See how the ambivalence of my predicament showed up one night:

I am at home. Julie, a principal in the company where I work, brings over a rabbit. It is very nice and tame. The fur is soft, dark brown. As I bend over to look at it, I notice it has no food or water. And I think, how like her not to give the rabbit food or water. So I go to get some. While doing this, I let the rabbit out of its crate. The crate is too small anyway. I say, "Don't we have something larger to keep the rabbit in?"

The rabbit is so happy that it goes racing around the house--but only briefly. Then it jumps back into the small crate.

Here is what the dream showed me:

Julie represented my work environment. In describing the rabbit: nice, tame, dark brown hair, I couldn't help but think how much I identified with it. That surely fit my description. Then, Julie's not providing food or water reminded me that the rabbit (me) wasn't getting what it needed. And last, when having an opportunity at freedom, did it want to stay free? Of course not, the timid creature jumped right back into the little box!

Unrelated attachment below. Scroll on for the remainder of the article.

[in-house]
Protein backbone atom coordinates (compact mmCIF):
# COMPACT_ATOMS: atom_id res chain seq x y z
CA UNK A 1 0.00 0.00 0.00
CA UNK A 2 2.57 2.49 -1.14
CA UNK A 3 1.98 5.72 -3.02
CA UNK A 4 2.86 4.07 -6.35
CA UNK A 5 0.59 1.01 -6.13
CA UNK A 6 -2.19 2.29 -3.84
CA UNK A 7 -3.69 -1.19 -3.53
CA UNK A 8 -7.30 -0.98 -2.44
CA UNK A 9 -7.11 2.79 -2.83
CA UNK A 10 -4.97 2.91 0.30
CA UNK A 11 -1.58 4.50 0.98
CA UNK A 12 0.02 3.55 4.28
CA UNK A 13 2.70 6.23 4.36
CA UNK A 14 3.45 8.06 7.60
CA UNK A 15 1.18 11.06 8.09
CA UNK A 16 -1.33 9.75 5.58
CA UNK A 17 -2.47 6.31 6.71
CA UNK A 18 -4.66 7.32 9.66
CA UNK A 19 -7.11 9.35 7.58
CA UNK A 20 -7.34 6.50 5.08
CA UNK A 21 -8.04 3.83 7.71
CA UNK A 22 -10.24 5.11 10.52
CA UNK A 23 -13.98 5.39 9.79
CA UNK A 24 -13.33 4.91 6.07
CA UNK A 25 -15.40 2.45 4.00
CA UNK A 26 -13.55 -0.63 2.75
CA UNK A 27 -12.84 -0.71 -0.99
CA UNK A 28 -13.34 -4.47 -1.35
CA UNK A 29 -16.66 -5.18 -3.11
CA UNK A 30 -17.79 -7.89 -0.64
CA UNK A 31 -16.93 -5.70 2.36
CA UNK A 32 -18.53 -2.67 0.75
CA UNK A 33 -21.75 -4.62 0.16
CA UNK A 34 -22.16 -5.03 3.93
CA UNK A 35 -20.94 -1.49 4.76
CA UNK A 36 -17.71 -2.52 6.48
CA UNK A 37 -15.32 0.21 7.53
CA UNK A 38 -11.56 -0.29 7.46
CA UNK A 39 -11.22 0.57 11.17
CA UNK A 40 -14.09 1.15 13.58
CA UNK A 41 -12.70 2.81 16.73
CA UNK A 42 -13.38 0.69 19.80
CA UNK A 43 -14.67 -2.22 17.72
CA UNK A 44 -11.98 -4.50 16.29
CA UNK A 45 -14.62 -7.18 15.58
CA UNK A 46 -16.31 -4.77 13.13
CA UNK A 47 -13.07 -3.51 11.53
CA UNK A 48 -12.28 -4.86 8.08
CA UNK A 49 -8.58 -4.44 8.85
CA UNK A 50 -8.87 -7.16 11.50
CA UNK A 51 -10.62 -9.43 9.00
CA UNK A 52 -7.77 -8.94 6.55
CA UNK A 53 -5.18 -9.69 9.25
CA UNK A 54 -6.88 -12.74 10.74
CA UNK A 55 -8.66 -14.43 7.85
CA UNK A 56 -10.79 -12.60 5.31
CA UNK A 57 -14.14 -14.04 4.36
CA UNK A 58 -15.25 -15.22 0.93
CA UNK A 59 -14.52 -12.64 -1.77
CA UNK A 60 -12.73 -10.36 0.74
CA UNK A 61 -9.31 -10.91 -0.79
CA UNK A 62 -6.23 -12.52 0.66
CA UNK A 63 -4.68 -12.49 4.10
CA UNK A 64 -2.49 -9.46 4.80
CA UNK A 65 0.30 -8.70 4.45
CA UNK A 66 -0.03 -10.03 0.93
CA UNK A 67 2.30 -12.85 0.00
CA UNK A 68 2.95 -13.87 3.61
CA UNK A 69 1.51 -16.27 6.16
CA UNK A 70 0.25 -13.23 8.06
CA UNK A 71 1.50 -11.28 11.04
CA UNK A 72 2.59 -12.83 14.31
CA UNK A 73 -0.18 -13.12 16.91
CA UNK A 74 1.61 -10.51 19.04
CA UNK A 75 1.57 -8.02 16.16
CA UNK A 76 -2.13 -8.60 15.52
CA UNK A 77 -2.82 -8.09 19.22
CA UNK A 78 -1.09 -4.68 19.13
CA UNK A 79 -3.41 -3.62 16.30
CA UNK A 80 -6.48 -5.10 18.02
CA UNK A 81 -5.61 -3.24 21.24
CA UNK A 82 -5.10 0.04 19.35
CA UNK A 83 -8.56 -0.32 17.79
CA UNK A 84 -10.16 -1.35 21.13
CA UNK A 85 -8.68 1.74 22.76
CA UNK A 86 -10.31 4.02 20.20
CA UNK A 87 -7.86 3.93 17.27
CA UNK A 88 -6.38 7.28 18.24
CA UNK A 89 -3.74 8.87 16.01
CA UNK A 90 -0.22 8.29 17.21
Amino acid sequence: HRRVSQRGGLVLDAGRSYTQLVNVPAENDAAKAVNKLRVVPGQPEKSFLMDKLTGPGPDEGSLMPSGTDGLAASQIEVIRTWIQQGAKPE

This dream helped me see the problem of my ambivalence as I wrestled over making a job change. The problem, identified, helped me. Future dreams pointed the way to progress.

Allposters - The Rabbit, Albrecht Durer

Friday, August 22, 2014

TO BE OF USE by Marge Piercy

Instead of the usual dream story, I'd like to share my favorite poem by Marge Piercy.


The people I love the best
jump into work head first
without dallying in the shallows
and swim off with sure strokes almost out of sight.
They seem to become natives of that element,
the black sleek heads of seals
bouncing like half-submerged balls.

I love people who harness themselves, an ox to a heavy cart,
who pull like water buffalo, with massive patience,
who strain in the mud and the muck to move things forward,
who do what has to be done, again and again.

I want to be with people who submerge 
in the task, who go into the fields to harvest
and work in a row and pass the bags along,
who are not parlor generals and field deserters
but move in a common rhythm
when the food must come in or the fire be put out.

The work of the world is common as mud.
Botched, it smears the hands, crumbles to dust.
But the thing worth doing well done
has a shape that satisfies, clean and evident.